I can't believe our teeny fur babies are now 5 months old. Their perfect little blue eyes have turned amber/green, their faces now fit a little better with their bodies and they ooze confidence. They still have these long bambi legs and their ears forever look far too big for them, but they're certainly on the way to being all grown up! I thought anyone thinking of getting a kitten might like to know how our experience as newbie cat owners has gone so far!
Buying from a breeder vs. rescuing/adopting
Initially, we toyed with the idea of buying a specific breed of cat from a breeder. At the time we assumed cats and kittens in rescue centres and shelters had probably been mistreated in some way. We assumed a rescue cat was unlikely to become a happy sociable pet due to the sheer amount of animals in the shelters; would they receive all the attention they needed? We just couldn't imagine a rescue cat would make a very affectionate companion. But something about paying a breeder for a pet niggled at me. So we had a think and decided to check out the RSPCA and one or two other shelters in our area to see how the animals were cared for.
Binkle's growing fast!
We were truly humbled by the RSPCA. The wonderful work these people do is overwhelming. All the cats had individual play pens, blankets and toys (no cages!) and had workers monitoring them and looking after them constantly. They would work with and play with the cats to bring them on socially - especially those who had been mistreated - to help them trust humans again. They knew aspects of all the cats personalities so as you are looking around, each cat has a clipboard to tell you all about them so you can figure out if you are "right" for each other! We didn't find the right cat for us here as we wanted two, and nearly all we saw on this day were better suited to living as the only pet. However so many of them tugged on our heartstrings, particularly the cats that were head bumping the glass to give us a fuss and sticking their little paws through the gaps to touch us. We gave a donation then left as I was about to burst! I was so emotional on the way back to the car; it sounds so silly but as a cat lover I found it really difficult and quite upsetting. Not that they weren't being looked after well because they were, but because I couldn't save them, I couldn't take all of them home to live with me! It was a good experience to have and I'd recommend it to anyone. If I had it, I would give endless amounts of money to this charity - the work they do is very special.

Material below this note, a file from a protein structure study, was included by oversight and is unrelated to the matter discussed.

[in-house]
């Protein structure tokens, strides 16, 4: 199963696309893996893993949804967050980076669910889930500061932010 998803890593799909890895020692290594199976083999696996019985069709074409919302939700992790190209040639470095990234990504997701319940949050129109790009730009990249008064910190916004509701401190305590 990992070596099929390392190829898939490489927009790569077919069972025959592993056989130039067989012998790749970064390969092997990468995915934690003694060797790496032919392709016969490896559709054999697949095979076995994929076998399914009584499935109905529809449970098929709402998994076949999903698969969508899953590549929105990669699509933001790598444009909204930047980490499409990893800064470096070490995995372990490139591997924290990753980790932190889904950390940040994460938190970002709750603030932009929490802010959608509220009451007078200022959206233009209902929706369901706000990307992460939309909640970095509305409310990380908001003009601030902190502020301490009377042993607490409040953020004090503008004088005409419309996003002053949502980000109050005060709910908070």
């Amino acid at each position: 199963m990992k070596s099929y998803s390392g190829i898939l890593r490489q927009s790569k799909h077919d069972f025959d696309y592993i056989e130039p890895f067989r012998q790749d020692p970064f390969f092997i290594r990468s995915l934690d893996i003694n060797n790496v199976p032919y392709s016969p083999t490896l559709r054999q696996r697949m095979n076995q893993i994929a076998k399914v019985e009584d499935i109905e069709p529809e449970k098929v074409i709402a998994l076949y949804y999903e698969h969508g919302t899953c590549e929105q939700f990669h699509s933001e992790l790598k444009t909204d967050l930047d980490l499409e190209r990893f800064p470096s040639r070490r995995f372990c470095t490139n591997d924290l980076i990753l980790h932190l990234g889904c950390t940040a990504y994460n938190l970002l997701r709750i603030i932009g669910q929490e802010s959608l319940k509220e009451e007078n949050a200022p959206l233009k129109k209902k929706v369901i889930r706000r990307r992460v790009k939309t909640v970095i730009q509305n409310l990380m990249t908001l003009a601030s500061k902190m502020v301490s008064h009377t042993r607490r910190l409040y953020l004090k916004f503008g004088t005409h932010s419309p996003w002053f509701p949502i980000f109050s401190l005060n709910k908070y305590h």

Best buddies for life